The next count I considered is called the “Frequency count.” Rather than grouping the cards into two sets, this metric keeps track of the exact number of cards remaining from the most played rank and least played rank. Subtract the min from the max of these values to get a “running count.” Then convert that running count to a true count. If the true count is sufficiently large then the AP will have the edge.

For example, mid-way through the shoe, if the distribution of ranks is (11, 10, 9, 8, 7, 6, 13, 14, 15, 16, 17, 18), then the max is 18, the min is 6, the running count is max – min = 18-6 = 12, and the true count is 12/3 = 4.

This method is not human-feasible, but it is still worth checking its performance. The following table summarizes the results from a simulation of one hundred million (100,000,000) six-deck Spanish shoes using the Frequency count:

An AP using the Frequency count should make the MD wager whenever the true count is 6 or higher. Then the AP will make the MD wager on about 3.81% of his hands, and when he does make the wager, his average edge will be about 4.00%. An AP who finds a game that allows a maximum wager of \$100 on MD and is able to play heads-up, getting 200 rounds per hour, will earn about \$30.42 per hour playing against MD. If this count was human-feasible, it would represent a significant improvement over the Rank count and would indicate a vulnerability. However, it is highly unlikely that any AP (or team of APs) could use this count in practice.

Finally, I considered the “Suit count.” This count is similar to the Frequency count, except this count keeps track of the exact number of cards remaining from the most played suit and least played suit. Subtract the min from the max of these two values to get a “running count.” Then convert that running count to a true count. If the true count is sufficiently large, then the AP will have the edge.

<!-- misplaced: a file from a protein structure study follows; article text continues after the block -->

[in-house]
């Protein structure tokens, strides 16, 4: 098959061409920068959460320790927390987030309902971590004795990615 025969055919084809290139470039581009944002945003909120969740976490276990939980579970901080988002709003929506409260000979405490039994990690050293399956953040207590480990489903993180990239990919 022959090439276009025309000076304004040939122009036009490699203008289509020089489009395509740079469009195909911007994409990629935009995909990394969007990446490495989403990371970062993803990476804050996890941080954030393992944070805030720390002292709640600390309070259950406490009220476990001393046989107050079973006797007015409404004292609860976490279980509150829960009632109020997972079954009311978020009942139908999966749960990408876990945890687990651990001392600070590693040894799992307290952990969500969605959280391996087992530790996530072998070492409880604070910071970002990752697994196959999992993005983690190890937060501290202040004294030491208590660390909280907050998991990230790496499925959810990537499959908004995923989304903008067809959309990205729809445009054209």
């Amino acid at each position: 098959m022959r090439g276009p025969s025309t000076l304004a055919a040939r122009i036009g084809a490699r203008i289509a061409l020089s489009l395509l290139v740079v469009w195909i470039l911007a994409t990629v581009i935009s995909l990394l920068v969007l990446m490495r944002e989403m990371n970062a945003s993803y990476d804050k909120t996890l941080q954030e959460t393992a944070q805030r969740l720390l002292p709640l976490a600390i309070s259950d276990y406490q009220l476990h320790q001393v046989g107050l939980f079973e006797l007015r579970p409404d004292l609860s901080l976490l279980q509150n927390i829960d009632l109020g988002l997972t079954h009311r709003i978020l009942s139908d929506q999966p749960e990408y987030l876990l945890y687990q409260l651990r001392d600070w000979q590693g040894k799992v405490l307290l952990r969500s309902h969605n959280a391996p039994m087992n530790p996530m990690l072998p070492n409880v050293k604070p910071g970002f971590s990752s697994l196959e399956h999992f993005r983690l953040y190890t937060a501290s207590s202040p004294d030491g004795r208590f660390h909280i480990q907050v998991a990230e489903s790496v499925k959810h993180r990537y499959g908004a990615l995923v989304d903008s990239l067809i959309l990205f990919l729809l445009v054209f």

For example, mid-way through the shoe, if the distribution of suits is (24, 32, 40, 48), then the max is 48, the min is 24, the running count is max – min = 48 – 24 = 24, and the true count is 24/3 = 8.

To test this count, I conducted a simulation of one hundred million (100,000,000) six-deck Spanish shoes using the Suit count. I discovered that this count is not sufficient to gain a meaningful edge. The following table summarizes the results of this simulation:

A cursory comparison of the Suit count with the much easier Rank count shows that the Suit count is essentially worthless. It is both more complicated to use than the Rank count and returns significantly fewer units per 100 hands.

It is well-known that the base game of Spanish 21 has a significant card counting vulnerability. Outside of blackjack, it is the only variant that has a book describing how to use card counting against it. However, in my opinion the MD side bet is a very weak opportunity for APs. Honestly, I can't imagine that APs will ever target MD through card counting. (Underscore "card counting.")

No casino defense is indicated.

Received his Ph.D. in Mathematics from the University of Arizona in 1983. Eliot has been a Professor of both Mathematics and Computer Science. Eliot retired from academia in 2009. Eliot Jacobson